Crude Oil is a show about material, process and history – both ancient and modern. Shellfish transformed into oil, then plastic, then shoes, then tables and finally shellfish – and all of this transformed into art. These ideas are investigated in new works that sit alongside historical sculptures on loan from the Henry Moore Institute.
A photograph of Henry Moore’s polystyrene enlargement for Seated Figure: Arms Outstretched, 1986 and the 13 minute documentary Le chant du Styrène, 1958 by Alain Resnais are the hooks from which this exhibition hangs.
Resnais’ film is mesmerising. Ordinary plastic objects are elevated beyond the mundane and shown to be beautiful and magical through the process of their manufacture. The film, gleaming with optimism, is so utopian in its transformation of technology into poetry. Even the smoke from the factory looks clean. The curation of the show follows this line of thought; the arrangement is clean, stylish and organised – there is a lot of surface to bounce off.
Given the works Deshayes has selected to accompany his own, classical references appear throughout. Many Cooks, 2013, is like a big yellow Greco-Roman frieze, but St Cristina, 1889-93, George Frampton’s pre-raphaelite looking plaster relief, is fossil-like. Nearby the white panels of Gulls in Gypsum, 2013, conjure up the scene of vacuum forming in Resnais’ film.
Flints in Gluten, 2013, two panels with glistening white squid floating on a blue plastic sea, look perfect except where a bubble has been caught during the moulding process. The presence of the artist is there in that mistake, and ironically, the skill in the process is revealed.
Deshayes’ own Le chant du Styrène, 2013, looks like pieces of melted aluminium that have been pulled or dragged into shape. The forms are sand swept, like the ocean floor, and are clamped into place on blue poles, which works nicely adding structure to the space. Henry Moore’s polystyrene maquette was the starting point. It inspired Deshayes to investigate the status of materials used in art. Here he displays the polystyrene, but in disguising it he doesn’t quite let it sing – not with its own voice anyway.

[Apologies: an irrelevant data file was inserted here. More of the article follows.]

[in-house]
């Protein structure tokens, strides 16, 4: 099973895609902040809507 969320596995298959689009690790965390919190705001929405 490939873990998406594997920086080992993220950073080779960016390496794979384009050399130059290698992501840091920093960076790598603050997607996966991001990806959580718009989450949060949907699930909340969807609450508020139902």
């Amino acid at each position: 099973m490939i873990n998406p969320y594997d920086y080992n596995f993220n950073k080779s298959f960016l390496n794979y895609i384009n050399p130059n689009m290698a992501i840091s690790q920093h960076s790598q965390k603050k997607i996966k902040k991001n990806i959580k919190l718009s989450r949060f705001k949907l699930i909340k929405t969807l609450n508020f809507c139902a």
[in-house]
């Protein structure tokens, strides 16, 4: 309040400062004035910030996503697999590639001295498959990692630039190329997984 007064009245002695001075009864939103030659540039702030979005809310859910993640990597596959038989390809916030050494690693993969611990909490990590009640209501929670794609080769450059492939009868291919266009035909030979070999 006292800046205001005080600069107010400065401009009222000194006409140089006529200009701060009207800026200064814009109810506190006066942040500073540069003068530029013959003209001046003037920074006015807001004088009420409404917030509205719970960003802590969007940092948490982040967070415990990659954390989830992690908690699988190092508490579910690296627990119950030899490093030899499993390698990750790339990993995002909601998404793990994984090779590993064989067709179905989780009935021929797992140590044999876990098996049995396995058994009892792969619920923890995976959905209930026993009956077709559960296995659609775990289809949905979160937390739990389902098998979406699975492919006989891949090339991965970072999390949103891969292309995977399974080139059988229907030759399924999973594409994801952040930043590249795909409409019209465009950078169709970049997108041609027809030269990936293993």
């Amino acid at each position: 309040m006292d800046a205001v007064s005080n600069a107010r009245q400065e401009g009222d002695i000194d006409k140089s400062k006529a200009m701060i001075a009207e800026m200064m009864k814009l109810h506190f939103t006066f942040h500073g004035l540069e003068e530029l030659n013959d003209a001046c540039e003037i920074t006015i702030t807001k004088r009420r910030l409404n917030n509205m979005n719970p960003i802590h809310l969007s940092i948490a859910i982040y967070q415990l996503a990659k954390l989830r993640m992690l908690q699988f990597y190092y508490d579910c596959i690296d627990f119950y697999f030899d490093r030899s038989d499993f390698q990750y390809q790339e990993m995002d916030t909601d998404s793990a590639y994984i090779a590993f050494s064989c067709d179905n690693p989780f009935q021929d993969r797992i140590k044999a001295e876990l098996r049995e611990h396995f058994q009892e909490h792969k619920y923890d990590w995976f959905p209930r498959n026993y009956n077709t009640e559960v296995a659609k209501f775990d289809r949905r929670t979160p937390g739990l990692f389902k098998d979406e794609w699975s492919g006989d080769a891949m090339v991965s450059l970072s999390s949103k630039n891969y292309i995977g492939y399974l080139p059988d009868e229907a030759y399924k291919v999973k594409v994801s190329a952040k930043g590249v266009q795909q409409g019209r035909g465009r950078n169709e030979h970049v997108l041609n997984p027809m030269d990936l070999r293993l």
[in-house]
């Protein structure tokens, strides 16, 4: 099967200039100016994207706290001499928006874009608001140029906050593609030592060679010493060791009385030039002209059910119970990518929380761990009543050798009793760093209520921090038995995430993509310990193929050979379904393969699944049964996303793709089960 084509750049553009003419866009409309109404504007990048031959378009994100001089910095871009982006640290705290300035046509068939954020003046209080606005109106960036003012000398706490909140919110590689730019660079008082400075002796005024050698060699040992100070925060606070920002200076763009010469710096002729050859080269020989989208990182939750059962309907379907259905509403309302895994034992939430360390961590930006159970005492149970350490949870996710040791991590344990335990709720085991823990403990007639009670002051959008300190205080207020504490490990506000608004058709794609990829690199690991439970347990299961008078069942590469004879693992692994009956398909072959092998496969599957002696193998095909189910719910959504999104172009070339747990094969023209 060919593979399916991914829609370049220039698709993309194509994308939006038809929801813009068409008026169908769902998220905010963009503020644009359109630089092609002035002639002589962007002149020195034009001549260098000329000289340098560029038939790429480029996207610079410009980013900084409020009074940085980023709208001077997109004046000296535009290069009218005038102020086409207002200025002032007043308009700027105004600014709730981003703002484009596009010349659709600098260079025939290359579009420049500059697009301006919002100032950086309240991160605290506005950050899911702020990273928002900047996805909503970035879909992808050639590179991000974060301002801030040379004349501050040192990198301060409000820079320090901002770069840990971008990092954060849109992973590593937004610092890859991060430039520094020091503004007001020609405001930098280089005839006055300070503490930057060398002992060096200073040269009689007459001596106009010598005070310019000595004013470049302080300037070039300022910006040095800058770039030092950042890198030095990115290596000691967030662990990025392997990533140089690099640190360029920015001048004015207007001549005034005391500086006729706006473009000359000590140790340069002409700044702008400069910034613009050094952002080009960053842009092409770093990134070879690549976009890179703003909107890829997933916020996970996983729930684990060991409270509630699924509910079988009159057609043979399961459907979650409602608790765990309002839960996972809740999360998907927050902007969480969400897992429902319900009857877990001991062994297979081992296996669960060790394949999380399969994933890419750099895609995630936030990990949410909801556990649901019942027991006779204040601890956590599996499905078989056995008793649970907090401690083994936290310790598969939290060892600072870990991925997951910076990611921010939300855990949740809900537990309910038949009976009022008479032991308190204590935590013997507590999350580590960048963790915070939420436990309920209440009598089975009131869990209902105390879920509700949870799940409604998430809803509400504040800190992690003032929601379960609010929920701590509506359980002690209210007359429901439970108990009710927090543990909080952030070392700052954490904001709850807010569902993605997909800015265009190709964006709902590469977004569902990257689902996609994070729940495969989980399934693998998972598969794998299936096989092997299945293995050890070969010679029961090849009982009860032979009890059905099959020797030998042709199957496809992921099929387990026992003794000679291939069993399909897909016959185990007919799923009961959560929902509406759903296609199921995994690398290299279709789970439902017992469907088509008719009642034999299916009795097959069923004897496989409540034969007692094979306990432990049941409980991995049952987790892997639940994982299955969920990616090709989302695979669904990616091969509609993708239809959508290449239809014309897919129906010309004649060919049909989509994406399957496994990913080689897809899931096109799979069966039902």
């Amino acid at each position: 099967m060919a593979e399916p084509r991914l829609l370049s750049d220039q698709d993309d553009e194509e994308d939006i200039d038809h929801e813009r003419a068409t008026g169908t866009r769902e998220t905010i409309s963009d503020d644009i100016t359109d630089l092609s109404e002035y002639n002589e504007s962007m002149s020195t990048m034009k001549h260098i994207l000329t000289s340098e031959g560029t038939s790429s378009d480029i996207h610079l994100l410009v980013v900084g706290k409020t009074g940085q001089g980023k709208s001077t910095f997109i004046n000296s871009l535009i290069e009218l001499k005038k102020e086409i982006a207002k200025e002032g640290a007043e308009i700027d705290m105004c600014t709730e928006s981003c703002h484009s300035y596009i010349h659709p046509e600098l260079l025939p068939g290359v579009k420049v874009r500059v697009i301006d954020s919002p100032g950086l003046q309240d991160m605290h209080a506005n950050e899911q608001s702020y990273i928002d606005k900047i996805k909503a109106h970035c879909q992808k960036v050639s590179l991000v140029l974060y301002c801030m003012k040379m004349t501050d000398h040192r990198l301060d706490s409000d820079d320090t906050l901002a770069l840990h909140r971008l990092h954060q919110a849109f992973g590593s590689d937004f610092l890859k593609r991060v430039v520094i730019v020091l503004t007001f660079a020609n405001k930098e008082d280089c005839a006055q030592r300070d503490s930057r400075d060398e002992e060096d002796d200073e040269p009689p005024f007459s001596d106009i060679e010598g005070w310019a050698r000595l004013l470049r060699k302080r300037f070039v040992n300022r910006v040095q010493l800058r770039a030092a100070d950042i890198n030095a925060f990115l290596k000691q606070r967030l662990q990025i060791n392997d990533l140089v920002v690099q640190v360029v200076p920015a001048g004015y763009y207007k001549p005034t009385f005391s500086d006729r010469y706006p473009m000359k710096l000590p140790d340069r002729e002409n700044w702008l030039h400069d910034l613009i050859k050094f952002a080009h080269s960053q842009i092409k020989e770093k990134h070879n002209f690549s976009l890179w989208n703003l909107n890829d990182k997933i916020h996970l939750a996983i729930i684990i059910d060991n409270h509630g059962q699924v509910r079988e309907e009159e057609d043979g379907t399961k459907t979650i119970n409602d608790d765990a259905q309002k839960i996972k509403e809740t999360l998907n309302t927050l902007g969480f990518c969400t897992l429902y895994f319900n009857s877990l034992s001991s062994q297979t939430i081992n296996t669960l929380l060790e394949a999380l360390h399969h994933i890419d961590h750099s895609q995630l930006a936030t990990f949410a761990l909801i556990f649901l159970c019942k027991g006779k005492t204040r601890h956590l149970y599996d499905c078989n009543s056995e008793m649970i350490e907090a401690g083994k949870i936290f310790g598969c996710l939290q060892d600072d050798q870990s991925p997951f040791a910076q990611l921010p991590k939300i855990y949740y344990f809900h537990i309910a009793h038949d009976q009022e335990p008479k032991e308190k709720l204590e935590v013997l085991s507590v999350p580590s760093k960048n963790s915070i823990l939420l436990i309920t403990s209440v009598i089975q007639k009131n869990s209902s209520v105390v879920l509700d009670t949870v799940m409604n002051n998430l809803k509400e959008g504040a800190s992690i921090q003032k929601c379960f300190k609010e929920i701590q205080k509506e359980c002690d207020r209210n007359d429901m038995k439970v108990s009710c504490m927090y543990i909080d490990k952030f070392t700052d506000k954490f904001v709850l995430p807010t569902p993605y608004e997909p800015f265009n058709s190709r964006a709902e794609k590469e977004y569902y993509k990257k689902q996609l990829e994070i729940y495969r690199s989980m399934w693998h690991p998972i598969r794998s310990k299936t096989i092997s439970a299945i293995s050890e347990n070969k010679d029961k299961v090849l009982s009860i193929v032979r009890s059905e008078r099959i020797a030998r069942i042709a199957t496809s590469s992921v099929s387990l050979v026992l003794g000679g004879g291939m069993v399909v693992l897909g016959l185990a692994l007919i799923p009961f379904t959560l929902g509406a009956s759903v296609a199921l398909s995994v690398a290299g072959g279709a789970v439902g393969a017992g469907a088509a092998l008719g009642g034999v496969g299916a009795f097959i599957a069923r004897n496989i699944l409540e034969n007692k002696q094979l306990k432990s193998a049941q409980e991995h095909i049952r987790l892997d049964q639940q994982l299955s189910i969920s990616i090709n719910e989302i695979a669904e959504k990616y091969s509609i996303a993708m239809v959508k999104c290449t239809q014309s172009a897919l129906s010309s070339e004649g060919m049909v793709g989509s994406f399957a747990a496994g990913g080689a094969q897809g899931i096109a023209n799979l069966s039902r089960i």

The tables that are not tables fascinated me. They are not plinths either for two the bronze busts that sit on them, more like floating platforms – yet their table-ness is hard to hide. Frank Dobson’s Margaret Rawlings, c 1936, looks relaxed, gazing out to sea perhaps, or emerging from the oily surface, but Epstein’s Bust of George Black, 1942, with its angry stare, just didn’t belong there.
While it is good to see these works form HMI on display at S1, I struggled to see the connections to the contemporary work. I’m sure it was an amazing opportunity for Deshayes to exhibit alongside these historic pieces, to let them into his world, but it could be seen as an indulgence that reduces Epstein and Moore to decoration or worse, embellishment. The Resnais film and the Moore maquette are more meaningful companions to this body of work, and alone would have allowed it the space to speak eloquently enough for itself.
First published in Corridor8 October, 2013